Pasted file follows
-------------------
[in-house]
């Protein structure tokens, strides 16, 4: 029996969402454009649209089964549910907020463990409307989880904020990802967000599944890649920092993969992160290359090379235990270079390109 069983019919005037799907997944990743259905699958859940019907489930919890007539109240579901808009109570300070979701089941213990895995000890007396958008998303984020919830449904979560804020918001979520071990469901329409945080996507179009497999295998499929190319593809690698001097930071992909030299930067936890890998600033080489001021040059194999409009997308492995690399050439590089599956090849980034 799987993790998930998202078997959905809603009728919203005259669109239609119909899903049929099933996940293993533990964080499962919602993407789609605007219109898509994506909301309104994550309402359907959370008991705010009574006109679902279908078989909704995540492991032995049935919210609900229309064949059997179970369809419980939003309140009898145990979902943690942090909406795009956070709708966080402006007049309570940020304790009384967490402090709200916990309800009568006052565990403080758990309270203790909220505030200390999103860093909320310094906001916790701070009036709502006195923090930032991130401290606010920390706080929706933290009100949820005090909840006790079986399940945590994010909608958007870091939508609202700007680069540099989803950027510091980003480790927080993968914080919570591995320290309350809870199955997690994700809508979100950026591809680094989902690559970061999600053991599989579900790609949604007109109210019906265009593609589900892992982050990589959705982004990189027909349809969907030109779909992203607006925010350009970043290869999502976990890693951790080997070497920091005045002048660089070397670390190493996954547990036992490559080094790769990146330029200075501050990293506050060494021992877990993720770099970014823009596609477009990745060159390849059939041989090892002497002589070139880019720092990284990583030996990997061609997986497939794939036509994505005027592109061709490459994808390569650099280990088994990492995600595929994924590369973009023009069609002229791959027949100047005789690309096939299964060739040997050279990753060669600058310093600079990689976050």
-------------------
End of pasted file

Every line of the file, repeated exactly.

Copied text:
[in-house]
């Protein structure tokens, strides 16, 4: 029996969402454009649209089964549910907020463990409307989880904020990802967000599944890649920092993969992160290359090379235990270079390109 069983019919005037799907997944990743259905699958859940019907489930919890007539109240579901808009109570300070979701089941213990895995000890007396958008998303984020919830449904979560804020918001979520071990469901329409945080996507179009497999295998499929190319593809690698001097930071992909030299930067936890890998600033080489001021040059194999409009997308492995690399050439590089599956090849980034 799987993790998930998202078997959905809603009728919203005259669109239609119909899903049929099933996940293993533990964080499962919602993407789609605007219109898509994506909301309104994550309402359907959370008991705010009574006109679902279908078989909704995540492991032995049935919210609900229309064949059997179970369809419980939003309140009898145990979902943690942090909406795009956070709708966080402006007049309570940020304790009384967490402090709200916990309800009568006052565990403080758990309270203790909220505030200390999103860093909320310094906001916790701070009036709502006195923090930032991130401290606010920390706080929706933290009100949820005090909840006790079986399940945590994010909608958007870091939508609202700007680069540099989803950027510091980003480790927080993968914080919570591995320290309350809870199955997690994700809508979100950026591809680094989902690559970061999600053991599989579900790609949604007109109210019906265009593609589900892992982050990589959705982004990189027909349809969907030109779909992203607006925010350009970043290869999502976990890693951790080997070497920091005045002048660089070397670390190493996954547990036992490559080094790769990146330029200075501050990293506050060494021992877990993720770099970014823009596609477009990745060159390849059939041989090892002497002589070139880019720092990284990583030996990997061609997986497939794939036509994505005027592109061709490459994808390569650099280990088994990492995600595929994924590369973009023009069609002229791959027949100047005789690309096939299964060739040997050279990753060669600058310093600079990689976050």